What You Need to Network
Last week, Pamela Slim at Escape from Cubicle Nation wrote about her experiences attending three conferences in San Francisco, Las Vegas and Phoenix. There she discovered that many entrepreneurs “did not have a clear idea of how others could help them.”
Plenty of small business trailblazers have struggled with delegation at some point in their careers, finding it difficult to ask for help or hire additional staff. But this raises the bar in terms of missed opportunities, as Slim points out. It’s one thing to fail to ask for help. It’s another to find yourself unable to articulate your needs when someone volunteers to help you make those important connections.
Following Slim’s prodding, I am taking this opportunity to answer the five questions listed on her blog.
Who is your ideal client?
My ideal clients are web design and marketing agencies who need a long-term freelancer to create copy for several different projects. Not only do I despise writing the same things endlessly, I thrive on the creative exercise that comes from taking on a fresh perspective every time my fingers start doing that rhythmic tapping thing again.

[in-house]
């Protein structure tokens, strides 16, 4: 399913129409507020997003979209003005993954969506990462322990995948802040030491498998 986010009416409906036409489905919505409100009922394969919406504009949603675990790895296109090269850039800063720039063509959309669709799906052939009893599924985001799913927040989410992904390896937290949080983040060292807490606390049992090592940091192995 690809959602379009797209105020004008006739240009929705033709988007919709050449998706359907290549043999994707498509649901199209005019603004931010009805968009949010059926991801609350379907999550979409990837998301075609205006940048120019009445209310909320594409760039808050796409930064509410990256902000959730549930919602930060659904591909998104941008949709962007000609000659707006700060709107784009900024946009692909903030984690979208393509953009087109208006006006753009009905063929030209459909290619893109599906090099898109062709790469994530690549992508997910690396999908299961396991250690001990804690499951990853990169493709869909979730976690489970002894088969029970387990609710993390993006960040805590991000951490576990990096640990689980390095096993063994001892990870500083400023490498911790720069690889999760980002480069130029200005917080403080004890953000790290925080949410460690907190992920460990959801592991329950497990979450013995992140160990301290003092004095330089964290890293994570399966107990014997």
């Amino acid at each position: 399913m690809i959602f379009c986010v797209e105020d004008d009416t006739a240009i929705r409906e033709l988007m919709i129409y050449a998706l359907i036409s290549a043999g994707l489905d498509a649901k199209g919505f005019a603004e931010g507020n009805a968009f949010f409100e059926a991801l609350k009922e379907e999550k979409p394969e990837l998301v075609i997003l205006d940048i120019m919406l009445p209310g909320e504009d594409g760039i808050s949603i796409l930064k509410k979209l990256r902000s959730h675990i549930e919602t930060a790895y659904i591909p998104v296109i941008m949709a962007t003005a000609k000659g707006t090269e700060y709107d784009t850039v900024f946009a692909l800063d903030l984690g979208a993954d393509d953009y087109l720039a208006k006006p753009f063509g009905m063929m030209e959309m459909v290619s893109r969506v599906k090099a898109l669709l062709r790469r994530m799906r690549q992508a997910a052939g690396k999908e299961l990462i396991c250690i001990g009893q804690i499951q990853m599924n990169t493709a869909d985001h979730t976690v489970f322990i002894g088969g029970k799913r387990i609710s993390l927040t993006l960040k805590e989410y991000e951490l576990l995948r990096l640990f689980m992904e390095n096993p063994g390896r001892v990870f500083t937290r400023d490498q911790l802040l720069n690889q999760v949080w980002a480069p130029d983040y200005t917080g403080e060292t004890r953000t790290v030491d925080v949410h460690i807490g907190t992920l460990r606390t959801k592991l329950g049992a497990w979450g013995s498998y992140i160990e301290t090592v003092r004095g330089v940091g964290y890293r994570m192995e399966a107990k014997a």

Where should I send people who are interested in learning more about you?
Right here to my blog! Like most entrepreneurs, I work hard to maintain a presence on Facebook, Twitter, and LinkedIn. I have my own website too. But my blog is the hub of my personal and professional existence. Plus, you can find links to all of those other profiles from right here.
Who would you really love to meet?
I want to meet people who make a living doing good, and I want to meet the people who help those people. Unfortunately, this precludes me from dropping names. I want to learn from people who have found success to be a quiet, satisfying thing rather than a schmoozy, popularity fest.
Which media would you love to cover your business?
When I was in college at IUPUI, I was part of a group of scholars focused on community organizing. I became connected with some of Central Indiana’s finest laborers through internships, courses, and seminars. I read books like From the Folks Who Brought You the Weekend and Poor People’s Movements. All of that is pertinent to the question, I swear. I want to eventually become more involved with the Freelancers Union in some sort of member spotlight campaign.
How do you make money?
I make most of my money in bed, actually.
That clever promotional idea I had for my writing tips eNewsletter? I was in bed, trying to sleep. That website I wrote? Mapped out in my brain while waiting for it to commence shutdown. I know most normal people get their ideas in the shower or on the toilet. I get mine late at night with the caffeine still pulsing through my veins.
So, fellow freelancers and entrepreneurs. Can you answer these five questions? Post your answers or your link in the comments.